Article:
Early life
His interest in photography came after his older brother got a Leica camera. He then built his own camera from scratch.
 At National Geographic
As a staff member of National Geographic magazine, Abercrombie was known for his work in Arab countries, visited all seven continents, and was one of the first two journalists to reach the South Pole in 1957 (the other was Rolla J. "Bud" Crick of the Oregon Journal). Abercrombie was the first person to win both the Newspaper Photographer of the year (1954) and the magazine photographer of the year (1959). He dived with Jacques Cousteau who said it "was like swimming with a fish".
After 1965 Abercrombie frequently covered Saudi Arabia and he converted to the Muslim faith, taking the name Omar. He was the magazine's expert on the Middle East, and reported from Mecca. He covered the region from Morocco to Afghanistan for more than three decades, until he retired in 1994.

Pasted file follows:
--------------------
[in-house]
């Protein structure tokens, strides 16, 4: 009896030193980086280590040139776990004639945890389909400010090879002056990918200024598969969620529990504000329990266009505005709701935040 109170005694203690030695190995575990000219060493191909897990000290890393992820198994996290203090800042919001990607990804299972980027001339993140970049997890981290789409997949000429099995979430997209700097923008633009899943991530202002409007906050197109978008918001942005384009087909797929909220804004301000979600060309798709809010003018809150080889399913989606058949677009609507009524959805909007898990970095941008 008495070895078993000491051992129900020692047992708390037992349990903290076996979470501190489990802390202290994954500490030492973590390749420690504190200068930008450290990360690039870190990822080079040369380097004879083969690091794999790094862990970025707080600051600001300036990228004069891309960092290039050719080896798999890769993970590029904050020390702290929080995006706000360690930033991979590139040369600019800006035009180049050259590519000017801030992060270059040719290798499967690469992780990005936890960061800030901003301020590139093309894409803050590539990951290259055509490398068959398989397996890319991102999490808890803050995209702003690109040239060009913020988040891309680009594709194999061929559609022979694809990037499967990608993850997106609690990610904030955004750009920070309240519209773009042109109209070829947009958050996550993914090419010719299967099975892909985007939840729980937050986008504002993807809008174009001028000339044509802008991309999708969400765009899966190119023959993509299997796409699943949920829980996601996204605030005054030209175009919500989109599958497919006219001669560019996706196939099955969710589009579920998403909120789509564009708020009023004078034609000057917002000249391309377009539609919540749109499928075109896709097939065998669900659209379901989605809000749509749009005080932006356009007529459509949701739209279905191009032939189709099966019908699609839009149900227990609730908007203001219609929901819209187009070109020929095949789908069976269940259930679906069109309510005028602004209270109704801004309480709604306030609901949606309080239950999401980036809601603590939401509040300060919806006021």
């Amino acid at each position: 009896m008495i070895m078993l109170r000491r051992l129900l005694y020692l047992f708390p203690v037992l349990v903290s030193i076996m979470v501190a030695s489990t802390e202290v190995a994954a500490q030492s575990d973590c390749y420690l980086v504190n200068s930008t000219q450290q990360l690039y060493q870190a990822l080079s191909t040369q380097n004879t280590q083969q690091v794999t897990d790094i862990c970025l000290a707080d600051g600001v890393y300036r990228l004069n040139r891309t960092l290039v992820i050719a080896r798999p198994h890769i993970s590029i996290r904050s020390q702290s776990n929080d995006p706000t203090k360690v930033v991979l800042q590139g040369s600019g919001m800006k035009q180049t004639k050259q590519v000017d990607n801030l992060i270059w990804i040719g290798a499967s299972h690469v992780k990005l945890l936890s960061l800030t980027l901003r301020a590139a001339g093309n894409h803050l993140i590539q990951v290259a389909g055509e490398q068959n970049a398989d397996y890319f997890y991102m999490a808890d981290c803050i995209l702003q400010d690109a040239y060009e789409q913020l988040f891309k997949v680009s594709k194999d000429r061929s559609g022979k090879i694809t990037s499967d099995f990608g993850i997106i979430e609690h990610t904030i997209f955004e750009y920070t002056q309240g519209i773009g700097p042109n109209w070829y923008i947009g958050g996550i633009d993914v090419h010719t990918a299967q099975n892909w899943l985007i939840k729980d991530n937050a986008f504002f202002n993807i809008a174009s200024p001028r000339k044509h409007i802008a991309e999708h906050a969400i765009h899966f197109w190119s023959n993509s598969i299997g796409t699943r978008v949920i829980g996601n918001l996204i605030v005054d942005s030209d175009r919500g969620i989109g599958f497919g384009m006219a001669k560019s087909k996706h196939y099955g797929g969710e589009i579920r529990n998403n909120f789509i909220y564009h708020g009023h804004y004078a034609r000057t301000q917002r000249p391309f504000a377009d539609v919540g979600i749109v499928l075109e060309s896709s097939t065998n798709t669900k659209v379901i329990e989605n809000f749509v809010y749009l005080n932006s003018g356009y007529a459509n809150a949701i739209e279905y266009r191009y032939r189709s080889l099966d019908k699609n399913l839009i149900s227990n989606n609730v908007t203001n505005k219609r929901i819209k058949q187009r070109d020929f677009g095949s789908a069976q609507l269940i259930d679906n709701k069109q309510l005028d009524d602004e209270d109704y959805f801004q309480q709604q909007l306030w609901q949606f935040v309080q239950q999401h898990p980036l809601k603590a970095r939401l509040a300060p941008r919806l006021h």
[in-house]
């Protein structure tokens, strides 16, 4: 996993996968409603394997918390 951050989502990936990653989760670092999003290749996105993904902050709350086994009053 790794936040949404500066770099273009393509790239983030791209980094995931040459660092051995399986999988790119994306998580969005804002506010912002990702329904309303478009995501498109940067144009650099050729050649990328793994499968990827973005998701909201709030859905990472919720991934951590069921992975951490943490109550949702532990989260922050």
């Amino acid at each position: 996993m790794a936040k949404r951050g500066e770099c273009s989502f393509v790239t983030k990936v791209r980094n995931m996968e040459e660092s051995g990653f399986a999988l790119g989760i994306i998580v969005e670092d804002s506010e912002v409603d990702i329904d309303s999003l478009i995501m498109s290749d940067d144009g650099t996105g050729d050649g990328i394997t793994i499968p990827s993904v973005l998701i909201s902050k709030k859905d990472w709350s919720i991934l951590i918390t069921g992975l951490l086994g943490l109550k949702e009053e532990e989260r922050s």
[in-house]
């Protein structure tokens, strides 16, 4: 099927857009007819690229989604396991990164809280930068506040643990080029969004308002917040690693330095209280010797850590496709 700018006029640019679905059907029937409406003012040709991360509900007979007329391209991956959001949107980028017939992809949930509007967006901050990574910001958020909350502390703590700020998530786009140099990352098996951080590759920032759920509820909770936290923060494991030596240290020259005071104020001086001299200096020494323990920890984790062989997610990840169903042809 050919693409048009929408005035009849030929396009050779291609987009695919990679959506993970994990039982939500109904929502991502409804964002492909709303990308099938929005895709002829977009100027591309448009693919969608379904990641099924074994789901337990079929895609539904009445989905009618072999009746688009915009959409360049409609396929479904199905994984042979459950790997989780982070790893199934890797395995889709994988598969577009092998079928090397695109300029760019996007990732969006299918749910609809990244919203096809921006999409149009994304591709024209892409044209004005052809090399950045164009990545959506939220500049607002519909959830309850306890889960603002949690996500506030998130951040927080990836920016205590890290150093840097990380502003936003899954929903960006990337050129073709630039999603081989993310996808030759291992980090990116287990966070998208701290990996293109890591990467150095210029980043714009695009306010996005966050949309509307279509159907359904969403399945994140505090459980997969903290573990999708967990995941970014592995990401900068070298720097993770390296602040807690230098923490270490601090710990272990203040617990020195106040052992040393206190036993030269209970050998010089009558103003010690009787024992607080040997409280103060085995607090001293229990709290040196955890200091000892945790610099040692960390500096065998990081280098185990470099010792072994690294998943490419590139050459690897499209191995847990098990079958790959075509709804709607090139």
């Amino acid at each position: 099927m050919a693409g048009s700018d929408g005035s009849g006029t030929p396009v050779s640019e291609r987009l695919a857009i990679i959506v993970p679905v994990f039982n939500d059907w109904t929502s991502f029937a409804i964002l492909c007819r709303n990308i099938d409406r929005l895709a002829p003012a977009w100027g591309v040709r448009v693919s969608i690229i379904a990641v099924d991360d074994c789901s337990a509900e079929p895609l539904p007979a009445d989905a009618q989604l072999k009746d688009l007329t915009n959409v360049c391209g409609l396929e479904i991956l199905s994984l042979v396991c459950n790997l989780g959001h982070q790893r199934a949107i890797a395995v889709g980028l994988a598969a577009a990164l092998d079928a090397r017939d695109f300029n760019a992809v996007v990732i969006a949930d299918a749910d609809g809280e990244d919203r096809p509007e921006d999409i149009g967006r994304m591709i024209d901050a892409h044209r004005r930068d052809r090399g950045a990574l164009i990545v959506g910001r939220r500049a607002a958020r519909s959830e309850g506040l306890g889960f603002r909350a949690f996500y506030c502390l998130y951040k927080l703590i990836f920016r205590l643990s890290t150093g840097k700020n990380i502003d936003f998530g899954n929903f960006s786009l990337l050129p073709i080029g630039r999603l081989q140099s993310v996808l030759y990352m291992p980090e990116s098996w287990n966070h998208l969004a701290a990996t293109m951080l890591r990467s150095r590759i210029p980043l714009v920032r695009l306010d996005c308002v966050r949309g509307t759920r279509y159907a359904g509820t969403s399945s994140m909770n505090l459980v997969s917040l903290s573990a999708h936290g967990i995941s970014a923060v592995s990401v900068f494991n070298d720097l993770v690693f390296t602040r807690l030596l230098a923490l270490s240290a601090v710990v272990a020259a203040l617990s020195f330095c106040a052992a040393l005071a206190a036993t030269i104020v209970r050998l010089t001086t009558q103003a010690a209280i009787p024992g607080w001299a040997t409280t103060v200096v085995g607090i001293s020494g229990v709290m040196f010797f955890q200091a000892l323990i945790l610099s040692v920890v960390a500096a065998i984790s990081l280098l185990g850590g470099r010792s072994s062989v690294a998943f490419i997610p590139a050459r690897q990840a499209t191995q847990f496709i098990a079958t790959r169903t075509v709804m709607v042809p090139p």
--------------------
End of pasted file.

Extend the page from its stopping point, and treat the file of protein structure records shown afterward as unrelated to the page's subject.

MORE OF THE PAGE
After retiring from National Geographic in 1993, Abercrombie taught geography at George Washington University.
Abercrombie died at Johns Hopkins Hospital of complications from open-heart surgery.
Abercrombie's photojournalism career is documented in the 2004 film, White Tiger: The Adventures of Thomas J. Abercrombie, by filmmaker Patricia A. Leone, Blue Marlin Productions, Progressive IMG and Gabriel Film Group with original music score by Kevin Harkins. The film showed at the New York International Independent Film and Video Festival.
Abercrombie is also one of four pioneering photographers to be honored in Odysseys and Photographs book published by the National Geographic Society, along with an exhibition at the National Geographic Museum in Washington, D.C. and in London.